I want to tell you about a new project a group of us are working on, but first, some background.
Since the late nineties, when I was working in the public relations business, I’ve been fascinated by people’s relationship with the information they consumed, their knowledge of the materials they used to build their world view. It was important for me to understand if they knew how their information diet was collected, assembled and distributed. Client education (“No, sir/madame, the reporter won’t let you verify the article before it goes in the paper.”) was a large part of the job.
Flash forward 20 years or so and that old fascination with worldview building has hit the front page, with a scary, Orwellian twist.
Post-truth is the word of the year. Barack Obama is lamenting the fact that “everything is true and nothing is true” and surrogates for the president-elect are asserting that “there’s no such thing anymore…as facts.”
Of Facts and Democracy
As a lawyer I’ve learned that the institutions which keep us from the wolves: the rule of law, democracy, individual rights, are, in a way, an illusion. If we are willing to ignore them they can be made to — in a manner of speaking — go away.
Let me explain by way of practical example. I often represented clients with clear, even uncontested, claims against debtors who just wouldn’t pay. My clients often (quite reasonably) couldn’t understand why a judge’s say so wasn’t enough to get them what they were owed. Why, after paying me to get a judgment in their favour, did they also have to pay me to force their debtor to give up a statement of assets, and then pay a bailiff to seize those assets and on and on?
“They’re wrong, the judge said so, why don’t they just pay up?”
The answer, unfortunately, was that not everyone follows the rules, even if they know they’re wrong. Worse still, if someone is willing to defy the rules, the rules themselves are only as good as the punishment the rule breaker receives for breaking them.
To put another way, the rules often work because, at a certain level, we all agree that the consequences of not getting along are worse than making the compromises necessary to get along. That’s great when the rules and punishments are clear. Unfortunately, many of our rules are unwritten and traditional with no punishment baked into them other than social censure.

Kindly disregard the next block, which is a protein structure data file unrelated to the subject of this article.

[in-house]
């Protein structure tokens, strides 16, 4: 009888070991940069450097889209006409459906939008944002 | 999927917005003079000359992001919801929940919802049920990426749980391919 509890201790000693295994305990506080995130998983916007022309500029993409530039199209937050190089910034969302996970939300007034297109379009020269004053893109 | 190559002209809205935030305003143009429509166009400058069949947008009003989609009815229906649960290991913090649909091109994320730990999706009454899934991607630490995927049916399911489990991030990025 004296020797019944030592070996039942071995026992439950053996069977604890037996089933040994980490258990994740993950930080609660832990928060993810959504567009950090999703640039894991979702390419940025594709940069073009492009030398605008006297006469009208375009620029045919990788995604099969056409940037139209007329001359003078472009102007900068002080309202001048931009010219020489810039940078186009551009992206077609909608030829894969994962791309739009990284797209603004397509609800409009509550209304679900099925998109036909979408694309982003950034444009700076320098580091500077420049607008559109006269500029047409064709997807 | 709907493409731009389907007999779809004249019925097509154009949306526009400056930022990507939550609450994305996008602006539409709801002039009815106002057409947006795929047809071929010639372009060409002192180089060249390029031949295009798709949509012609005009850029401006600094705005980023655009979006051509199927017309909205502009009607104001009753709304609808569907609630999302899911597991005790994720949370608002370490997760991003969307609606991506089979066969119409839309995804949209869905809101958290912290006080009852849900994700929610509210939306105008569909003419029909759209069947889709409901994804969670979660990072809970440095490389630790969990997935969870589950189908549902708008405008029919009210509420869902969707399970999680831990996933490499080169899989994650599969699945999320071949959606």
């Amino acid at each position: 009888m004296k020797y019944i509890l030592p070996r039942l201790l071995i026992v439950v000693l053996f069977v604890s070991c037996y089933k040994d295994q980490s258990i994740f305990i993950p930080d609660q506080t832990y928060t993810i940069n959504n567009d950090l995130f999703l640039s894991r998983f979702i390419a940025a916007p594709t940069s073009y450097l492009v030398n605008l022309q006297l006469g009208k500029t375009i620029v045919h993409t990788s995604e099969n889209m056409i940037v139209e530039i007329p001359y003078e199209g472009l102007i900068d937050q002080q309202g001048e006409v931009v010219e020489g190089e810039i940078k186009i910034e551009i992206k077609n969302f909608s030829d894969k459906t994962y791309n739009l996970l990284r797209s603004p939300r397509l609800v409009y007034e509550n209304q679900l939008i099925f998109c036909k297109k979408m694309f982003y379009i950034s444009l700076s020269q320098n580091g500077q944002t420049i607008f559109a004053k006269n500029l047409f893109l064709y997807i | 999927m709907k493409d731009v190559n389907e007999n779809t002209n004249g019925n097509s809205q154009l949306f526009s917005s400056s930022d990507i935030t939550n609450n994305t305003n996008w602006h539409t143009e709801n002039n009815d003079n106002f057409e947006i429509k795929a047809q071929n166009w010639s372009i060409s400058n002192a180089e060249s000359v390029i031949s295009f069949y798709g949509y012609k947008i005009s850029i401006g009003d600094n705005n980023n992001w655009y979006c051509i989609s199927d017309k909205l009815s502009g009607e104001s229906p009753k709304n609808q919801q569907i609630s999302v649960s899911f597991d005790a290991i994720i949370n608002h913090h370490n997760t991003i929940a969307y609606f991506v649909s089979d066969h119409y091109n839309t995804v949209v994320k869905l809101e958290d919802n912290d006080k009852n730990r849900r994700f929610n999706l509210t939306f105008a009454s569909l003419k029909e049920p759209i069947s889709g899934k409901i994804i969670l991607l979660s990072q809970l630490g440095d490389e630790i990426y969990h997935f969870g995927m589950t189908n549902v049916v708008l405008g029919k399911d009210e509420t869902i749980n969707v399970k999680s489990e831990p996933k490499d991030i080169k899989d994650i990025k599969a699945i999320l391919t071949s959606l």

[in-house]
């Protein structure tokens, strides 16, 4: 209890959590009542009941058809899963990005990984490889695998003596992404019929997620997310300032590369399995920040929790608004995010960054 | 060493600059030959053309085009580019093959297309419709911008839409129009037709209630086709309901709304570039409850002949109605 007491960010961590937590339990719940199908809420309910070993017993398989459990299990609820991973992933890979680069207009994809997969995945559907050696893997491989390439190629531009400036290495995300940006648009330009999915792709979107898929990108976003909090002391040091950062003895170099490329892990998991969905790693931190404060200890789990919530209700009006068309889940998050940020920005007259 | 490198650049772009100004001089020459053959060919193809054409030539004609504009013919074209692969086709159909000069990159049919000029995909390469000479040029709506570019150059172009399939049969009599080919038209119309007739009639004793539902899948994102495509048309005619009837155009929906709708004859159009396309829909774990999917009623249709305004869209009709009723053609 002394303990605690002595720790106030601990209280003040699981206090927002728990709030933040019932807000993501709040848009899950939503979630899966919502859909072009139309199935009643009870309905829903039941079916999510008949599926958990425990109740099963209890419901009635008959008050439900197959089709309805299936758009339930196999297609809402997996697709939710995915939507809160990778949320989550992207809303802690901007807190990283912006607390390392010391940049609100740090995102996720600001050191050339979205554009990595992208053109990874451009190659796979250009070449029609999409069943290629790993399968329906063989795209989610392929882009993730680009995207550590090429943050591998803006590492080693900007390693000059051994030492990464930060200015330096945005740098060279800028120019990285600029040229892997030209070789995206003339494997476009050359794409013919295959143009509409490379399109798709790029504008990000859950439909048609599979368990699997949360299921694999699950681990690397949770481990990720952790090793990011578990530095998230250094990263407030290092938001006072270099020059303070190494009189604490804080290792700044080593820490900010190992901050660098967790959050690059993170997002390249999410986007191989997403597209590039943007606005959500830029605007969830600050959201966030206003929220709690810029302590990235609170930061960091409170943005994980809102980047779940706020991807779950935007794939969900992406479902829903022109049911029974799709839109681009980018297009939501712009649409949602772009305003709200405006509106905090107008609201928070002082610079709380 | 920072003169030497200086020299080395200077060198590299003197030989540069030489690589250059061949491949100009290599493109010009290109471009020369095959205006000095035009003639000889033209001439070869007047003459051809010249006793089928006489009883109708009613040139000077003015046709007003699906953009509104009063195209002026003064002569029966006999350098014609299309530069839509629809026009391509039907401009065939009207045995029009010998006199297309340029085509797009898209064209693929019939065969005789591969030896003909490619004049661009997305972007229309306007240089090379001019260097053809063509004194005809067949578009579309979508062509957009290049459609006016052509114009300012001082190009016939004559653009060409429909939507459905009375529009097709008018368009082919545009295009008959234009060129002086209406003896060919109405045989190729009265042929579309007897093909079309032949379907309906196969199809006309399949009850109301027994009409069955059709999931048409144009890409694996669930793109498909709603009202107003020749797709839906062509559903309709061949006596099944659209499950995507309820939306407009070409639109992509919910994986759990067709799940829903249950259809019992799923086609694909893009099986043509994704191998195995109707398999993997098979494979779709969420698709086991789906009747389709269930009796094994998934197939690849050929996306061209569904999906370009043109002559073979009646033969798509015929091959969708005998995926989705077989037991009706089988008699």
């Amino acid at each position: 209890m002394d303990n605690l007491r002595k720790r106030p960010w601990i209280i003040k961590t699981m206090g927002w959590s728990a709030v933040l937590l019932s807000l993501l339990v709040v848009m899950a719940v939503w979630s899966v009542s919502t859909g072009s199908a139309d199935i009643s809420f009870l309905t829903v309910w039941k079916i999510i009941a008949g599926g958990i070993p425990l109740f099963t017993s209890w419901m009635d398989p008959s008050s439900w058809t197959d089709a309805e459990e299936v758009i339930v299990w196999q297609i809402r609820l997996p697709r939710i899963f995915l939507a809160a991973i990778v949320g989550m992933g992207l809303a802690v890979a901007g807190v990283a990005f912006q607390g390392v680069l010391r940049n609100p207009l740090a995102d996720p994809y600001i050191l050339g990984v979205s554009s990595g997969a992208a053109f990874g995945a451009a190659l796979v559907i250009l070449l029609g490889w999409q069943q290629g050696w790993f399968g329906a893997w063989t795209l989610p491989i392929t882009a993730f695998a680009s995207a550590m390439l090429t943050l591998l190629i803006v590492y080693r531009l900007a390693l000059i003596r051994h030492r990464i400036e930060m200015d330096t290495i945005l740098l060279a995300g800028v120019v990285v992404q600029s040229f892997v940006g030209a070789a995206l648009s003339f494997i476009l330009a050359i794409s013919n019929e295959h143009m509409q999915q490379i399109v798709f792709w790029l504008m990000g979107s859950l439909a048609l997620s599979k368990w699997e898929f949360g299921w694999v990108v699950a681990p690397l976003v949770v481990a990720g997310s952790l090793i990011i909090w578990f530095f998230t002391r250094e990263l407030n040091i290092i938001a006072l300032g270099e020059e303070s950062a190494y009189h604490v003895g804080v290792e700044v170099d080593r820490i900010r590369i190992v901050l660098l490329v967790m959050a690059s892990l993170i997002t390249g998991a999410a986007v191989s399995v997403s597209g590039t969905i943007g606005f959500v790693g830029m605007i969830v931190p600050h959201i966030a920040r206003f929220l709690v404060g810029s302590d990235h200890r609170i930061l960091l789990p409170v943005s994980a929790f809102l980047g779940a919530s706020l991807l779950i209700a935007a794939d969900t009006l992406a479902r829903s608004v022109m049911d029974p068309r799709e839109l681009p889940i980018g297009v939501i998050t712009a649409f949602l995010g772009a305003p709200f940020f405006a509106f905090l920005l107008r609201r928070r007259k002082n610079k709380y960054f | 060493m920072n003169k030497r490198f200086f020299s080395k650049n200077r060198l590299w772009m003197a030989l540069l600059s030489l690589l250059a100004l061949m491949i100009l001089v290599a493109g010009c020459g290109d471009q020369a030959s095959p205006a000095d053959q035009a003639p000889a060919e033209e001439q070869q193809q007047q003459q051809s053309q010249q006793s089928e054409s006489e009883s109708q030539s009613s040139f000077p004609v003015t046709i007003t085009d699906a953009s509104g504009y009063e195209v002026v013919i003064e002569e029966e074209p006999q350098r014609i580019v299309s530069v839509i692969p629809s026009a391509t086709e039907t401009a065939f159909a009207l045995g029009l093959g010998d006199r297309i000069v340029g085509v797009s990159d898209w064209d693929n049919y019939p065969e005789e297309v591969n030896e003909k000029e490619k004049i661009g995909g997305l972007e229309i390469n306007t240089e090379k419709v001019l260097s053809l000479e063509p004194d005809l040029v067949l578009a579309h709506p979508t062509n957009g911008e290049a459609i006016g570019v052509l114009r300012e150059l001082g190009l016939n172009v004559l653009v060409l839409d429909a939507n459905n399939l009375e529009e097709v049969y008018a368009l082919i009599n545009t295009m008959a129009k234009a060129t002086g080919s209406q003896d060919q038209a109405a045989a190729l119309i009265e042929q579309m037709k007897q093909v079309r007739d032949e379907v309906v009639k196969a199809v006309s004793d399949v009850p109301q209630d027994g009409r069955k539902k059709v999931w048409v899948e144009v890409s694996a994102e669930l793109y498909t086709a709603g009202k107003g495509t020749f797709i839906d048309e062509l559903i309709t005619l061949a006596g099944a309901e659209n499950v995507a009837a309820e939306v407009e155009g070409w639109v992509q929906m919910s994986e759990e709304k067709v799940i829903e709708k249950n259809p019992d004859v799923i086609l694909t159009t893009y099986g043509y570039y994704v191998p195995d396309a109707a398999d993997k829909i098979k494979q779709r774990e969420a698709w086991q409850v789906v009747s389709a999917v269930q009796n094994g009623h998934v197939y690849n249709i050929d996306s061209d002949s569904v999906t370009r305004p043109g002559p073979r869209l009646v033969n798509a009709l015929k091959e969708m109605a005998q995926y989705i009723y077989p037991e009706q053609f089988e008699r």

The rule that “facts matter” (or even exist) in public debate is one of these traditional rules and the social censure baked in means less than ever.
The fact-checking model presumes that all audiences are equally interested in the truth and all politicians are concerned about being caught lying. But 2016 exploded that…Trump exposed a way in which it can’t work, which is when you overwhelm the system with a repeated refusal to be embarrassed about saying things are not true. That suggests something new and dangerous.
I fear that the post-fact society is exposing the flaw in our social contract; that the value of facts in public discourse is just another mutual illusion that someone bold enough can ignore with few consequences.
I fear that other institutions could be similarly exposed.
I’m not willing to give in to these fears without doing something about it.
Accordingly, some of my smart, creative friends from across the political and professional spectrum are gathering together with me to develop a new Canadian NGO tentatively called The Fact Project.
Our terms of reference outline that we are going to develop public education around four principles that seemed self-evident not too long ago. They are:
- Facts exist.
- Facts are discernible from opinion.
- Facts are superior to opinion as a foundation of public policy and public debate.
- Reasonable people can disagree on the best response to facts but a “post-fact” world (what some are calling a “post-truth” world) threatens institutions and values which are fundamental to Canadian society including democracy, equality and the rule of law.
We’re hoping to develop media literacy programming, public education campaigns and accountability journalism and to call out particularly good (and bad) uses of facts in the public sphere. We’re going to do it in partnership with experts in those fields and we’re going to do it in the Canadian context.